JOURNAL ARTICLE

Multisite Tissue Oxygenation Monitoring Indicates Organ-Specific Flow Distribution and Oxygen Delivery Related to Low Cardiac Output in Preterm Infants With Clinical Sepsis

Michelle E van der Laan, Marcus T R Roofthooft, Marian W A Fries, Trijntje E Schat, Arend F Bos, Rolf M F Berger, Elisabeth M W Kooi
Pediatric Critical Care Medicine 2016, 17 (8): 764-71
27500612

OBJECTIVES: Cardiac output may be compromised in preterm infants with sepsis. Whether low cardiac output is associated with low tissue oxygen supply in these patients is unclear. The aim of the current study was to assess the association between cardiac output, assessed by echocardiography, and tissue oxygenation, measured with multisite near-infrared spectroscopy, in a cohort of preterm infants with clinical sepsis.

DESIGN: Prospective observational cohort study.

SETTING: Level III neonatal ICU.

PATIENTS: Twenty-four preterm infants (gestational age < 32 wk) with clinical sepsis.

INTERVENTIONS: None.

MEASUREMENTS AND MAIN RESULTS: Clinical and echocardiographic assessment of hemodynamics was performed within 48 hours of sepsis workup and repeated at least 24 hours later. We measured cerebral, renal, and intestinal tissue oxygen saturation using near-infrared spectroscopy during an hour of stable measurements directly preceding or following echocardiography and calculated fractional tissue oxygen extraction in each tissue. We determined Spearman correlation coefficients between fractional tissue oxygen extraction and right ventricular output corrected for patent foramen ovale flow, left ventricular output corrected for ductus arteriosus flow, and superior vena cava flow. Right ventricular output corrected for patent foramen ovale and left ventricular output corrected for ductus arteriosus flow both correlated significantly with intestinal fractional tissue oxygen extraction (ρ, -0.700; p = 0.036 and ρ, -0.604; p = 0.029, respectively). In contrast, no significant correlations were found between cardiac output measurements and cerebral and renal fractional tissue oxygen extraction, respectively. Changes in cardiac output measurements were not associated with observed changes in fractional tissue oxygen extraction values.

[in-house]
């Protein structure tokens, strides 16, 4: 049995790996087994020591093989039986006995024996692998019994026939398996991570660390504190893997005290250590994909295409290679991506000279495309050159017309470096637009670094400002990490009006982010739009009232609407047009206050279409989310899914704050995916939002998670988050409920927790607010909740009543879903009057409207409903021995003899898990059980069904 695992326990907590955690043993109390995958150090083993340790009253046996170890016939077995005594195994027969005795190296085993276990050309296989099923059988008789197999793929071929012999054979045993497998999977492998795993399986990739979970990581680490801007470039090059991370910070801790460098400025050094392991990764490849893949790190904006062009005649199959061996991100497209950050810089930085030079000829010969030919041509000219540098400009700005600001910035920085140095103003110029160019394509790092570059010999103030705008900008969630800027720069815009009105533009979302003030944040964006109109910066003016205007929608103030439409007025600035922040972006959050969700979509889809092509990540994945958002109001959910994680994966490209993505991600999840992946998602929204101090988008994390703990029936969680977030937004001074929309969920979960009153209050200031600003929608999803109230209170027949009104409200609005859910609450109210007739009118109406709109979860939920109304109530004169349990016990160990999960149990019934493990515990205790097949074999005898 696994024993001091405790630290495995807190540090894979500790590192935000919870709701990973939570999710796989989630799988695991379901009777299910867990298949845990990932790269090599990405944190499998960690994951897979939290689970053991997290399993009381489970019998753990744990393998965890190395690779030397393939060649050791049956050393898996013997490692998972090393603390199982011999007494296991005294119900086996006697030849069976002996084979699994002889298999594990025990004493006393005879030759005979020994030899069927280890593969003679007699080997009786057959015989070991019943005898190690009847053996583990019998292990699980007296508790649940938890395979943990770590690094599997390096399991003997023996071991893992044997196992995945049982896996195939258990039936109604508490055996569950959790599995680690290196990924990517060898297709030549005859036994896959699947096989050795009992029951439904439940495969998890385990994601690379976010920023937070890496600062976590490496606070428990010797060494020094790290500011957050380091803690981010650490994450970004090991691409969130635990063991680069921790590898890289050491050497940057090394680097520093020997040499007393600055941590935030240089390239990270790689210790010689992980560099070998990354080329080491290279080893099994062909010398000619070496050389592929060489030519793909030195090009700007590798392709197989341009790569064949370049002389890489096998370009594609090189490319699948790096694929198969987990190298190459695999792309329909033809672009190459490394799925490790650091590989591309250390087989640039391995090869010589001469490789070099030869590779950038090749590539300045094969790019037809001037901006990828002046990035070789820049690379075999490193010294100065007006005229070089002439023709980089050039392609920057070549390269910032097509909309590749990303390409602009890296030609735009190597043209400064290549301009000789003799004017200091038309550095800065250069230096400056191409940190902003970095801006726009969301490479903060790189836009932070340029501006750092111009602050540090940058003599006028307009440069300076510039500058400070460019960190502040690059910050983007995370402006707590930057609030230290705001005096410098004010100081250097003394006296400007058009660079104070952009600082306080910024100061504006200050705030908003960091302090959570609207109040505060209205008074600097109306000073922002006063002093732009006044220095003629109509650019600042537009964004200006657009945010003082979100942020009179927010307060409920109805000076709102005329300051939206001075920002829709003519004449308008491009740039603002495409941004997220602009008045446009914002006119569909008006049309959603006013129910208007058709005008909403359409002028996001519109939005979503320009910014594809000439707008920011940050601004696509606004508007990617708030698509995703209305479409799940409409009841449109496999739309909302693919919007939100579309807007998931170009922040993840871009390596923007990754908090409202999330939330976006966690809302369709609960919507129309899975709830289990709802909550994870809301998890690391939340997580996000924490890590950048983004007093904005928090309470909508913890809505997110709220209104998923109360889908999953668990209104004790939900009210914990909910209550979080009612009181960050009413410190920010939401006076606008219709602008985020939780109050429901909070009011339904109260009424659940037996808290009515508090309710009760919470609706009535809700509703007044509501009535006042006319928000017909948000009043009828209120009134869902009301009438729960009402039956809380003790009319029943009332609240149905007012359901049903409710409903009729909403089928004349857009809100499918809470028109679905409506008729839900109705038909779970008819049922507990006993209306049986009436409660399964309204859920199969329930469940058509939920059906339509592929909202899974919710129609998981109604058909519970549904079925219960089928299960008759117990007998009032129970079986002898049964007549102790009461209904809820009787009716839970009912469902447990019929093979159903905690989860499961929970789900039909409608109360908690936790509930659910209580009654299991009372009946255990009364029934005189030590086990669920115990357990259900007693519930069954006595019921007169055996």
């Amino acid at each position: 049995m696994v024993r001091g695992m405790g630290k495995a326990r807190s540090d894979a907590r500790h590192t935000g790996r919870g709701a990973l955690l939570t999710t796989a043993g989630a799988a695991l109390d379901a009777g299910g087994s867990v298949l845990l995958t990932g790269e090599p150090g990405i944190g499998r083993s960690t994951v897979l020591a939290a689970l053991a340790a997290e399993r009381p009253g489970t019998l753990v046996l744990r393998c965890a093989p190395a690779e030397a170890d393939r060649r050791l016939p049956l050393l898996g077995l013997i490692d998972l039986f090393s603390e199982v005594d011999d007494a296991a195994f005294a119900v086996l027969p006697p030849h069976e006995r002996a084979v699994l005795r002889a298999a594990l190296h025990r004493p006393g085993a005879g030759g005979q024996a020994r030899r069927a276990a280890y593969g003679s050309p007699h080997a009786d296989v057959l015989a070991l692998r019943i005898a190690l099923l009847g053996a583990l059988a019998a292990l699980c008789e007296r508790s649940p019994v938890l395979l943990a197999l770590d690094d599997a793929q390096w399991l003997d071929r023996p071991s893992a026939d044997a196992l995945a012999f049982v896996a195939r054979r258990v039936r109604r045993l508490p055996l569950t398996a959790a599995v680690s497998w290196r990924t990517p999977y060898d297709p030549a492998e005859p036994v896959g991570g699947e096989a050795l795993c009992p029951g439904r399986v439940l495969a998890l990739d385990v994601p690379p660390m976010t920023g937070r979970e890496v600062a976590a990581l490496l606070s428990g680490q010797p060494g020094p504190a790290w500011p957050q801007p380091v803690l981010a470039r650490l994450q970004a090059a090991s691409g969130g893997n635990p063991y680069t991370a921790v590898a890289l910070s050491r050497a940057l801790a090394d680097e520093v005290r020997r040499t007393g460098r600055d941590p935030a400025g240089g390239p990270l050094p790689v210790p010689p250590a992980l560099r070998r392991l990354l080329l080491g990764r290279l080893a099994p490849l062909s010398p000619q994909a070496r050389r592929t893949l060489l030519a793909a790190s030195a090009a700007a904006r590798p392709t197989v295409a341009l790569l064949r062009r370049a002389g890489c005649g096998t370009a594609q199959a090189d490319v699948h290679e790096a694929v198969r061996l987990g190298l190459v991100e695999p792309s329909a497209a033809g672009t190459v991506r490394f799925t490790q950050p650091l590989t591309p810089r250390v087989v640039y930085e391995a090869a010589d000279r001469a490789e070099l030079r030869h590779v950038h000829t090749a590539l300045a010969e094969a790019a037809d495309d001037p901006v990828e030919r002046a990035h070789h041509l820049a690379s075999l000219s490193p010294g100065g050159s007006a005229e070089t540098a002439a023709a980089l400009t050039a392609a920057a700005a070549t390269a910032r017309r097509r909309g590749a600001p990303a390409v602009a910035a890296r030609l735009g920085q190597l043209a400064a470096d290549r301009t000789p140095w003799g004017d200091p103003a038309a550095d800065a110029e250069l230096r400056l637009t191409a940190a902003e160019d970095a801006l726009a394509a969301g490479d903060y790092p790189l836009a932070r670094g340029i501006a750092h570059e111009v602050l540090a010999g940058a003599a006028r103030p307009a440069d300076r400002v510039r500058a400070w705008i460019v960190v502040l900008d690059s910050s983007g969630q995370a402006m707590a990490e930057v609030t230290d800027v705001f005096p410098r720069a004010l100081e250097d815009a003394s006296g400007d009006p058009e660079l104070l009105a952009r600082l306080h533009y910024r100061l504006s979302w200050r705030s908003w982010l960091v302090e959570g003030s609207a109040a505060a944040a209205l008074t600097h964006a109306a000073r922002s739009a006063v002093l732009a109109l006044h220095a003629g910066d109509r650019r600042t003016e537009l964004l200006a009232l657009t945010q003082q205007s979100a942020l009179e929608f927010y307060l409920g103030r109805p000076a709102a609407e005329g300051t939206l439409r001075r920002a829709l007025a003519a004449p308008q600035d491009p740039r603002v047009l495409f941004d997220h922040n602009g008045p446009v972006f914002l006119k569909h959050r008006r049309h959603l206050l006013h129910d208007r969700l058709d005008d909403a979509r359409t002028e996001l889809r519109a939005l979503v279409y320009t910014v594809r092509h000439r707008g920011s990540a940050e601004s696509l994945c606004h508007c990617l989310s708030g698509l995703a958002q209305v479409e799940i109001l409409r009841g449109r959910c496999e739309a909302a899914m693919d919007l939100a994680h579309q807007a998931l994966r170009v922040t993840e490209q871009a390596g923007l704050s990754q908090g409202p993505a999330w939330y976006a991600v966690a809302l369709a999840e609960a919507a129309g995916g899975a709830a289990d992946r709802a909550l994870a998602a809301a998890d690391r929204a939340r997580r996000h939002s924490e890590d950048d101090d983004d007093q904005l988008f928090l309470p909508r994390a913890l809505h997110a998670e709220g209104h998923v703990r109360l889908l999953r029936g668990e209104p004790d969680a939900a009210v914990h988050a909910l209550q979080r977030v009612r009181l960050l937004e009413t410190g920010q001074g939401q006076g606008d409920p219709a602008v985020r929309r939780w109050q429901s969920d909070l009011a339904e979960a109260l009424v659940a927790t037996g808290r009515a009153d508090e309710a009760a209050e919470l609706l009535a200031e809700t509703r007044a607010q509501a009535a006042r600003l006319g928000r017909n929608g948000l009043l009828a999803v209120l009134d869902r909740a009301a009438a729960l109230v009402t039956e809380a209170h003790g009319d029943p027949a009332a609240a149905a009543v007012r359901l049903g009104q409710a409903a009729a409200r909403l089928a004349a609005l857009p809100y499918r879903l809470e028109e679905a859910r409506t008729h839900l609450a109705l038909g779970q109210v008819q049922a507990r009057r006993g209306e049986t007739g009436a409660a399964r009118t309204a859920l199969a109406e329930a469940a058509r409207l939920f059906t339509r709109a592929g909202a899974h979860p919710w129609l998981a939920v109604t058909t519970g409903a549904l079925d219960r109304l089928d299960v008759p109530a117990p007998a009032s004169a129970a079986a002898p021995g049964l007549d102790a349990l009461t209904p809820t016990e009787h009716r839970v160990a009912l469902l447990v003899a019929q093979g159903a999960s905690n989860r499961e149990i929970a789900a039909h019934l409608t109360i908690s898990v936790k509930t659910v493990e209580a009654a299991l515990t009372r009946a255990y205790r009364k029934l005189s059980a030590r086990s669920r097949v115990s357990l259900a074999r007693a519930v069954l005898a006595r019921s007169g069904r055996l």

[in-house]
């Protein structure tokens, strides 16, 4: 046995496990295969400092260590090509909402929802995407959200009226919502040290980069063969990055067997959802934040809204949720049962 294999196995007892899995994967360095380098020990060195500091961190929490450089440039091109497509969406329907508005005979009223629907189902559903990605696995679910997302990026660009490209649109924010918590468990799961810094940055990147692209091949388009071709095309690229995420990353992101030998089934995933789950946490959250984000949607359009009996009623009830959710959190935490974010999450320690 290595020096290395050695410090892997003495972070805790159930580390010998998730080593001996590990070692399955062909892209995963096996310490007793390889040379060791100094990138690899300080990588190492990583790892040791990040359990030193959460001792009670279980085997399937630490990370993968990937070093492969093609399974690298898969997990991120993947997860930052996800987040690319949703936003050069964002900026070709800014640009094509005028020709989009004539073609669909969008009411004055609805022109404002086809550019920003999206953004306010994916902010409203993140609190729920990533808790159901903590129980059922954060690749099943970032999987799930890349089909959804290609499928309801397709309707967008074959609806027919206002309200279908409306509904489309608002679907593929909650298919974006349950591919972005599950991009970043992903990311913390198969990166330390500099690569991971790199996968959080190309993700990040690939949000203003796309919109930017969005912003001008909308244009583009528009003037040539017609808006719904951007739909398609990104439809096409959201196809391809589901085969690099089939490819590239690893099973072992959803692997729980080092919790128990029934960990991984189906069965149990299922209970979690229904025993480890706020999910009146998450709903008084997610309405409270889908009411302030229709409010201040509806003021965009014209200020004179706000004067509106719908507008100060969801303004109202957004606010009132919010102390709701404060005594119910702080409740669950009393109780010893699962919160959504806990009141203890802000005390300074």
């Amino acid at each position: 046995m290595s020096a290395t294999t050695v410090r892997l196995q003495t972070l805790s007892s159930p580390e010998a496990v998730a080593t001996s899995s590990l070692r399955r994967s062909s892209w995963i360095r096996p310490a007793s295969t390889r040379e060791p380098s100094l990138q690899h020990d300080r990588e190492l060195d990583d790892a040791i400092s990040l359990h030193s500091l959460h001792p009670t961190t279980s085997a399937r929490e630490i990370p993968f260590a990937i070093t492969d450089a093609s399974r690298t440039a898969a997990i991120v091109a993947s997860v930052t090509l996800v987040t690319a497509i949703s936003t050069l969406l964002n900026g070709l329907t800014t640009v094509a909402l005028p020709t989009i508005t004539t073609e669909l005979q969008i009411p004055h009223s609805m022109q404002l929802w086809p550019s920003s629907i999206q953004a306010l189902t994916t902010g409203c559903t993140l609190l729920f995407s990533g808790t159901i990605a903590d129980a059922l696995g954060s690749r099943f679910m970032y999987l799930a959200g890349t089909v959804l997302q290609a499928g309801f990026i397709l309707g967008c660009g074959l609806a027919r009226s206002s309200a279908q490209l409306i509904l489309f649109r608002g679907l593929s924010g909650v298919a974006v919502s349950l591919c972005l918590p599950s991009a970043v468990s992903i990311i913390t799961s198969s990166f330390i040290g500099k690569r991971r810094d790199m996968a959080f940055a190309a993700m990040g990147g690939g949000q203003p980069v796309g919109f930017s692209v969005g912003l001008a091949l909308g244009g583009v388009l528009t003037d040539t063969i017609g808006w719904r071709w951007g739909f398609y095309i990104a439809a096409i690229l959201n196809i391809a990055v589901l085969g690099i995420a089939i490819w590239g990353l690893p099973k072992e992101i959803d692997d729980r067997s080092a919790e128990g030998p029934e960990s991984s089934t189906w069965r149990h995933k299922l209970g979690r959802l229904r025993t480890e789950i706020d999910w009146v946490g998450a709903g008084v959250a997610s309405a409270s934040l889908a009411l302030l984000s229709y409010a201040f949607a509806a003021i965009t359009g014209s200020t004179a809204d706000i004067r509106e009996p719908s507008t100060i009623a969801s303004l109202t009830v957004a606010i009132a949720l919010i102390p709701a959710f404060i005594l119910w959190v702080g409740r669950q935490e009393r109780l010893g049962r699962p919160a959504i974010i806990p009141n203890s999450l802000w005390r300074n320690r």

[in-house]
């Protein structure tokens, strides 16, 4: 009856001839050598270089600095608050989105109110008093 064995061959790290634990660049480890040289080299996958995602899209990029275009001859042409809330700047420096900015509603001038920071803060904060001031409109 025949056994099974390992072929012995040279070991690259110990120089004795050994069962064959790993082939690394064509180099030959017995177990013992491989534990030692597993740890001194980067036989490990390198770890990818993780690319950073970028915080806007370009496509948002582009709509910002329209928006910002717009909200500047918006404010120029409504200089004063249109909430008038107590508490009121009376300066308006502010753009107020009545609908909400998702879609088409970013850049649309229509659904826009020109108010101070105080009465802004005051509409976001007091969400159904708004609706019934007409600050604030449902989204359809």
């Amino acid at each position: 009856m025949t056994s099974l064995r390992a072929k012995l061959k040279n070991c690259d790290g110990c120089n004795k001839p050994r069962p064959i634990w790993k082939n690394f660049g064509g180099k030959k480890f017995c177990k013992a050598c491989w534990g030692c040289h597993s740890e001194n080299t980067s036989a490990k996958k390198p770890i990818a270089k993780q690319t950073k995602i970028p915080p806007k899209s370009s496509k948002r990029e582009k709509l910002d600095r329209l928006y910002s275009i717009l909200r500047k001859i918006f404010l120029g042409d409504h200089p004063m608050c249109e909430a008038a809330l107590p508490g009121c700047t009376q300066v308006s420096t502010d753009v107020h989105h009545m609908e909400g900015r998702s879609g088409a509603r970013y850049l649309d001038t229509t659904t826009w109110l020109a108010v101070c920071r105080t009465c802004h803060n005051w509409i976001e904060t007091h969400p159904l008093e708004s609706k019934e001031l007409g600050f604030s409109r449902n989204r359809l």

CONCLUSIONS: Right ventricular output corrected for patent foramen ovale and left ventricular output corrected for ductus arteriosus flow, indicators of systemic blood flow in preterm infants with shunts, were negatively associated with intestinal fractional tissue oxygen extraction, but not with renal and cerebral fractional tissue oxygen extraction. These findings suggest that during low output states due to clinical sepsis intestinal perfusion is most at risk.

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